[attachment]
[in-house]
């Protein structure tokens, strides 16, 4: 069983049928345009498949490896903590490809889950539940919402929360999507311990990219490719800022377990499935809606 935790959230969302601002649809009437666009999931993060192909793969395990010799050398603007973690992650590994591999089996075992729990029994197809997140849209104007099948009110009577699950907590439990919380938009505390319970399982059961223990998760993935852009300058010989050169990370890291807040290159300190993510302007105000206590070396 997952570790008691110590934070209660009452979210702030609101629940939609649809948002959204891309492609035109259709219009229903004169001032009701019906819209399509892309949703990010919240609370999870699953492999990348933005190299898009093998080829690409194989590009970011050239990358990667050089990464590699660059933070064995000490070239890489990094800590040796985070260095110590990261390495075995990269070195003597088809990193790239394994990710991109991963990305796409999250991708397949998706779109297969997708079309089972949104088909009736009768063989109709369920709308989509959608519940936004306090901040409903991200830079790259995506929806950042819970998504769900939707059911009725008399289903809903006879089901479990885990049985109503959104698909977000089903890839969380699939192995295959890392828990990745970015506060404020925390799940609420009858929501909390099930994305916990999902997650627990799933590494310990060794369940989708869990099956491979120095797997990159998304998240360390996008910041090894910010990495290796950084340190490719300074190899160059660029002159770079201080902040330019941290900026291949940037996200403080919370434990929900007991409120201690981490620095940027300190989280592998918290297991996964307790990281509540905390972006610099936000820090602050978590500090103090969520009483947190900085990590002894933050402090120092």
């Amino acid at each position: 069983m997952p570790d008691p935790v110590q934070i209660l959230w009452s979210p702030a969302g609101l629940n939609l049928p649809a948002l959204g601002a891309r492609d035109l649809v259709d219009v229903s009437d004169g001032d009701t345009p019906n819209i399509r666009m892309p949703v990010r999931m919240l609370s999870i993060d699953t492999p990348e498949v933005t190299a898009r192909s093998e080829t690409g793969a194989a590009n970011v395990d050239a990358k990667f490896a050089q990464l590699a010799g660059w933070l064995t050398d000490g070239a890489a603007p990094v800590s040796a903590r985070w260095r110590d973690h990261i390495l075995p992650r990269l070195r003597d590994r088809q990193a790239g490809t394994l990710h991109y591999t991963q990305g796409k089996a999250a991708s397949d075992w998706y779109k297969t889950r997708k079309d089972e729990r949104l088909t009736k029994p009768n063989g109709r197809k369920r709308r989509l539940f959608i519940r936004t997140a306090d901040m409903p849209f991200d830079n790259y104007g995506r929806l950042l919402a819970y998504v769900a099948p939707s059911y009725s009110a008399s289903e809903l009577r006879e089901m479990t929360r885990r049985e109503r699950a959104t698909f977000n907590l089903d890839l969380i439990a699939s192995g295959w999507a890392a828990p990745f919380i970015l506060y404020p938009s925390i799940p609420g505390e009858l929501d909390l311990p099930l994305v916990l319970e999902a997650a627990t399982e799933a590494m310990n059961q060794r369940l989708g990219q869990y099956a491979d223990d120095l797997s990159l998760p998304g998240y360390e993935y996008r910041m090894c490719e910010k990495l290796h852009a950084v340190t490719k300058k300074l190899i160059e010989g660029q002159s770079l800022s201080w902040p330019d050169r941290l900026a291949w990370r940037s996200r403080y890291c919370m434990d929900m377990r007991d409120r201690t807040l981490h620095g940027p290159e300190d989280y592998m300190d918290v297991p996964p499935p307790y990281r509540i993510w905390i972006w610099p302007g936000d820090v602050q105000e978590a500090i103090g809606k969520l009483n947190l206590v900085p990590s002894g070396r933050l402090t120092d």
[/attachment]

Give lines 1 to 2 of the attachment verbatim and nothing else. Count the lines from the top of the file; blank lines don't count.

[in-house]
């Protein structure tokens, strides 16, 4: 069983049928345009498949490896903590490809889950539940919402929360999507311990990219490719800022377990499935809606 935790959230969302601002649809009437666009999931993060192909793969395990010799050398603007973690992650590994591999089996075992729990029994197809997140849209104007099948009110009577699950907590439990919380938009505390319970399982059961223990998760993935852009300058010989050169990370890291807040290159300190993510302007105000206590070396 997952570790008691110590934070209660009452979210702030609101629940939609649809948002959204891309492609035109259709219009229903004169001032009701019906819209399509892309949703990010919240609370999870699953492999990348933005190299898009093998080829690409194989590009970011050239990358990667050089990464590699660059933070064995000490070239890489990094800590040796985070260095110590990261390495075995990269070195003597088809990193790239394994990710991109991963990305796409999250991708397949998706779109297969997708079309089972949104088909009736009768063989109709369920709308989509959608519940936004306090901040409903991200830079790259995506929806950042819970998504769900939707059911009725008399289903809903006879089901479990885990049985109503959104698909977000089903890839969380699939192995295959890392828990990745970015506060404020925390799940609420009858929501909390099930994305916990999902997650627990799933590494310990060794369940989708869990099956491979120095797997990159998304998240360390996008910041090894910010990495290796950084340190490719300074190899160059660029002159770079201080902040330019941290900026291949940037996200403080919370434990929900007991409120201690981490620095940027300190989280592998918290297991996964307790990281509540905390972006610099936000820090602050978590500090103090969520009483947190900085990590002894933050402090120092």